If you are going to plant spring vegetables in Florida, the time to do so is now. Did you read about starting a raised bed in my earlier post? If not, go ahead and read Part 1 and then come back. 🙂
Look at this beautiful compost that they had for their raised bed! They employed the easy method of making compost. Over about 10 years, they kept adding kitchen scraps and yard waste to a pile and let the worms do the work. 🙂
After the raised bed is assembled and filled with compost, it is time to plan and plant.
I just took a trowel and sketched out the spacing before we planted to be sure that everything would fit and that the spacing would work.
This couple wanted vegetables, herbs, and flowers. We planned out the placement of the vegetables, putting the tall tomatoes in the back (north) of the bed. Peppers and basil went in front of the tomatoes. Yellow squash and bush beans were in front.
Some take string and carefully measure out their square feet and plant according to this guide, but we treated the square as a whole unit, not as individual squares.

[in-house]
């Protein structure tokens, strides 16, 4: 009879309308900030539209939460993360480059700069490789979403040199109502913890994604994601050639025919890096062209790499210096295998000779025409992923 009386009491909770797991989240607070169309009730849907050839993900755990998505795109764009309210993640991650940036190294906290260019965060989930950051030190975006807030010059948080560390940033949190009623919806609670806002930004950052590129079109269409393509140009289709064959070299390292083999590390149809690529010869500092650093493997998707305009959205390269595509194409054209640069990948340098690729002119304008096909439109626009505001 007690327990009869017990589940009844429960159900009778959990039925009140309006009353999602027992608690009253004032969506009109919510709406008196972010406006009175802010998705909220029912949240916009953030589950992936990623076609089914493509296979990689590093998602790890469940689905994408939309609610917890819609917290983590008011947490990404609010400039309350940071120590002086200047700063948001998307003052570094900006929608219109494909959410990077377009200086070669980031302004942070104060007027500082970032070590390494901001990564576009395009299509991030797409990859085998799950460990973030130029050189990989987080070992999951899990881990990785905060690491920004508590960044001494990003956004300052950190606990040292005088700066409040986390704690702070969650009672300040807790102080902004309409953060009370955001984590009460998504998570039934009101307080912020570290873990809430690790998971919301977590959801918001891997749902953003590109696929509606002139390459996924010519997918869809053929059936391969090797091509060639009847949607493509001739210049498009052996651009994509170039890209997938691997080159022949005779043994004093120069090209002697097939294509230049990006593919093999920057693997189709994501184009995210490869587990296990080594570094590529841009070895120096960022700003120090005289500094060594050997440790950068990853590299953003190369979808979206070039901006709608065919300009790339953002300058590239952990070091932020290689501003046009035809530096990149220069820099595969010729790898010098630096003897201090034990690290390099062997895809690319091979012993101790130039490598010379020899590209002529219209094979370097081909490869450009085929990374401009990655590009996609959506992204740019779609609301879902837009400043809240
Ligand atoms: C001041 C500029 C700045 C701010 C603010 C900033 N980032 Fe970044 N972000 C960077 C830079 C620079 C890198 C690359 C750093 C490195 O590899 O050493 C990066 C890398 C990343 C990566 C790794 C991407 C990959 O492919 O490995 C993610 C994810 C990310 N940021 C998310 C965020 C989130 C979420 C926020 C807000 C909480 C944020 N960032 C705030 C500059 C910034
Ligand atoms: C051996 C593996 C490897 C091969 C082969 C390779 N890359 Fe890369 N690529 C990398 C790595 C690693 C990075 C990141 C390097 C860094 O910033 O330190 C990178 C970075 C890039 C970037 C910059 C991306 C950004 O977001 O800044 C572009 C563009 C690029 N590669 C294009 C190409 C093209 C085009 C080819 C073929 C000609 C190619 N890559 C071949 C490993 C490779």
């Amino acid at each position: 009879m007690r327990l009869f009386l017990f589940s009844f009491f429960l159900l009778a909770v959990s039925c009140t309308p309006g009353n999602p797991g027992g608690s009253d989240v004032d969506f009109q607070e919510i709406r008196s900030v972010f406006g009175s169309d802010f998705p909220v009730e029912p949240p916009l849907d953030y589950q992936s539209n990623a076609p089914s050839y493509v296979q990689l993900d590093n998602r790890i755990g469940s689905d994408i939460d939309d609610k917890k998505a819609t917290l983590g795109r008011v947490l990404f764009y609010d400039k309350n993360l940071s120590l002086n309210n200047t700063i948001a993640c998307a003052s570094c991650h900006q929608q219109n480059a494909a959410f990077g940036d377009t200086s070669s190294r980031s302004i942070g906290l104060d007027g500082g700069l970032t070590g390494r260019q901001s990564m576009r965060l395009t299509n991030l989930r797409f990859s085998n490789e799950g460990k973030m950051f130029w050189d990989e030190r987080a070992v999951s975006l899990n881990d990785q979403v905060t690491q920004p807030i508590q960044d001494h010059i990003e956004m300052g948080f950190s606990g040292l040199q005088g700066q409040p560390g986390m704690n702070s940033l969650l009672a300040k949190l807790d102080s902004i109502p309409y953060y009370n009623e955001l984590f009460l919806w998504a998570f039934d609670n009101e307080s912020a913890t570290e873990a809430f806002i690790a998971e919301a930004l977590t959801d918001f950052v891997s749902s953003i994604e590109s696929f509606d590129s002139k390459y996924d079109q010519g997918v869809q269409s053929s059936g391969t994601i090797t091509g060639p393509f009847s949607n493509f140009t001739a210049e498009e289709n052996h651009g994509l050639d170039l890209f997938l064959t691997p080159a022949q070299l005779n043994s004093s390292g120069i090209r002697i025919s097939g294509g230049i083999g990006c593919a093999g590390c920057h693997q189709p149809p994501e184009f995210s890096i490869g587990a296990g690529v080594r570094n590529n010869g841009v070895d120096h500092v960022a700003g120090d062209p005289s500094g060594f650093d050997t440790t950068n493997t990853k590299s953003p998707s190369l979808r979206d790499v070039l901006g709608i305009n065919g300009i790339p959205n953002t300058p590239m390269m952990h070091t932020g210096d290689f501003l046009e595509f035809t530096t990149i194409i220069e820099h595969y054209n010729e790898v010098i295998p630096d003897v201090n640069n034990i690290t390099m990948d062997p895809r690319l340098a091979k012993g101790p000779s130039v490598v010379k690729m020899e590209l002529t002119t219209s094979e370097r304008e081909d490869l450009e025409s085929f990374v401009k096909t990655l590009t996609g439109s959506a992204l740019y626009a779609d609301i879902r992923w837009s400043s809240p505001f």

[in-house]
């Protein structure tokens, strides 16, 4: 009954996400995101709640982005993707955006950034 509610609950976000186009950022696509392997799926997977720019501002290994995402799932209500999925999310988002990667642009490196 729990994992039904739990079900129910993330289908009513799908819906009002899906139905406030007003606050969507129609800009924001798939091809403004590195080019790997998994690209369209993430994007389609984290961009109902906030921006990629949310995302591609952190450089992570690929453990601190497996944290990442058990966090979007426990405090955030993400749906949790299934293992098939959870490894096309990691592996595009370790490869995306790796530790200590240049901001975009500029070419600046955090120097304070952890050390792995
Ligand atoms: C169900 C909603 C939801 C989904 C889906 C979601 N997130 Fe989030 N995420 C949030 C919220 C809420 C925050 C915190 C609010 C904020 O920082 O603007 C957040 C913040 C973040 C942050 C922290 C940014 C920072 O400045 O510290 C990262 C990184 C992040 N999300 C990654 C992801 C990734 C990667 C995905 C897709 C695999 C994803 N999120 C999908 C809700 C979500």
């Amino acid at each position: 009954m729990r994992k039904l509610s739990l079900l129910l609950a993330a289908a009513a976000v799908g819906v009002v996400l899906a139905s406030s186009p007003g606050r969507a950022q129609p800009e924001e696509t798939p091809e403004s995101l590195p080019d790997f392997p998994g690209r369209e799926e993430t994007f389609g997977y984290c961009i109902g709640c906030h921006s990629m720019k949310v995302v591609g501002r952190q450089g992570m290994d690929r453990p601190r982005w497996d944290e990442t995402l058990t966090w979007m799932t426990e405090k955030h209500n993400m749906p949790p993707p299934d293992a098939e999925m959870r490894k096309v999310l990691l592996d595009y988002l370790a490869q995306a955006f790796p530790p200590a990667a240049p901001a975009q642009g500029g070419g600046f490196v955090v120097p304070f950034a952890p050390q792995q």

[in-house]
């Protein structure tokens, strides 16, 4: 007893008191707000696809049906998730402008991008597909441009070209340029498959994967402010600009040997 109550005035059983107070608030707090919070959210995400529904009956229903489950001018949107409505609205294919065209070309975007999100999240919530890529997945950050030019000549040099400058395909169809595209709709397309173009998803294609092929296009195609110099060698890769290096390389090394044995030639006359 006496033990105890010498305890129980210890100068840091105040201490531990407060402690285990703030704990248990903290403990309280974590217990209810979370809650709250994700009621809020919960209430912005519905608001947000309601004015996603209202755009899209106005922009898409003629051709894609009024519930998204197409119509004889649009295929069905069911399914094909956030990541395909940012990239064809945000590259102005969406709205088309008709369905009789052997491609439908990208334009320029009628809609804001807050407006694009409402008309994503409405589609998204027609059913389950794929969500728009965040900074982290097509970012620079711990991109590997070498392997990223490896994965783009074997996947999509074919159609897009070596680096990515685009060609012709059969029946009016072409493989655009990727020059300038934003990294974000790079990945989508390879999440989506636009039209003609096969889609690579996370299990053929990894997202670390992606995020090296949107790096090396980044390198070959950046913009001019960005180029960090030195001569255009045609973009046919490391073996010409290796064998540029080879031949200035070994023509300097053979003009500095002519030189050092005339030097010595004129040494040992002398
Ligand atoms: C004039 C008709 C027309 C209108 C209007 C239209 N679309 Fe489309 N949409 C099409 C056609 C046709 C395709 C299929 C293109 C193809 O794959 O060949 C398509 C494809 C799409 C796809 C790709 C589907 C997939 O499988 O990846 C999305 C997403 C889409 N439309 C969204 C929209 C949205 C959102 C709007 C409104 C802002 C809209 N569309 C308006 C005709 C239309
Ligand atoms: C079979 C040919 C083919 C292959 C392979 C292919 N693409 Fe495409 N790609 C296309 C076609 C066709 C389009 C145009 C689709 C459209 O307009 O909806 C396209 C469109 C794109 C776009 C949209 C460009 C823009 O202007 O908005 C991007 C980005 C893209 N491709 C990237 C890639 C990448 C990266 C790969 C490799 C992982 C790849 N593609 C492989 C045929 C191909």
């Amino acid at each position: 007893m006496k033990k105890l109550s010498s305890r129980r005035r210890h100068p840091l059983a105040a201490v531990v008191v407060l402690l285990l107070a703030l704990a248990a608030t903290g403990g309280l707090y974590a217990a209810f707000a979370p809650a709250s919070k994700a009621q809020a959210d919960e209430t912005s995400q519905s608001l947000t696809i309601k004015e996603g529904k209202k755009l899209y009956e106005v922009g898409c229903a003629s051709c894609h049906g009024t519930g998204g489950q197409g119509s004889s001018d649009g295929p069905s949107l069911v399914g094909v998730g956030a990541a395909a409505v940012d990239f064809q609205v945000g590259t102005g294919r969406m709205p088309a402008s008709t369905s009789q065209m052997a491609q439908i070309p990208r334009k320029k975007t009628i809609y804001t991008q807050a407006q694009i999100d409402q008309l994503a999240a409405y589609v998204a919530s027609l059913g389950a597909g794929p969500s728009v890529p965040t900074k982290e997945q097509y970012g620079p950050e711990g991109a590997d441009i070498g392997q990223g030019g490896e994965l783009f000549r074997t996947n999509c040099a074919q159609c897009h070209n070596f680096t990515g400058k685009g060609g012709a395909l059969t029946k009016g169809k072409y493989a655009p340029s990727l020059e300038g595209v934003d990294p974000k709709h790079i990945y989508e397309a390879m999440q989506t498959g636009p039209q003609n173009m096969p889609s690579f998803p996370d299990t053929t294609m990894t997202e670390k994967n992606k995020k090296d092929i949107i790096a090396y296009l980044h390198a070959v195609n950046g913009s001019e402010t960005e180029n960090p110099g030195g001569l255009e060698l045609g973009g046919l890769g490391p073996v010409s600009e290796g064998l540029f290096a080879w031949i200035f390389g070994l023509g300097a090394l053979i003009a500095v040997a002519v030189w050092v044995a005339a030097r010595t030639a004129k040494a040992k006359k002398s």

In the picture above, the couple is planting their bush bean seeds in rows. They have such great compost to plant in and I am sure their plants will just love their home.
Cilantro, basil, and yellow squash were also planted from seeds. They planted tomatoes and pepper plants as young transplants rather than seeds.
With all the warm weather and spring showers that we have been getting, the seeds should be coming up soon.
A few marigold plants were placed in the raised bed. These will attract pollinators and look pretty.
It is really amazing how much can be crammed into a small but carefully maintained space. In a month, this Florida raised bed will be full of young plants. Little fertilizer will be needed because of the great compost. What a great use of space!
If you want to learn more about making your own compost, you should read my post about how to make compost.
Hopefully soon I will posting about little sproutlings in this garden!
How is your garden doing? Have you planted yet or are you expecting snow in your area?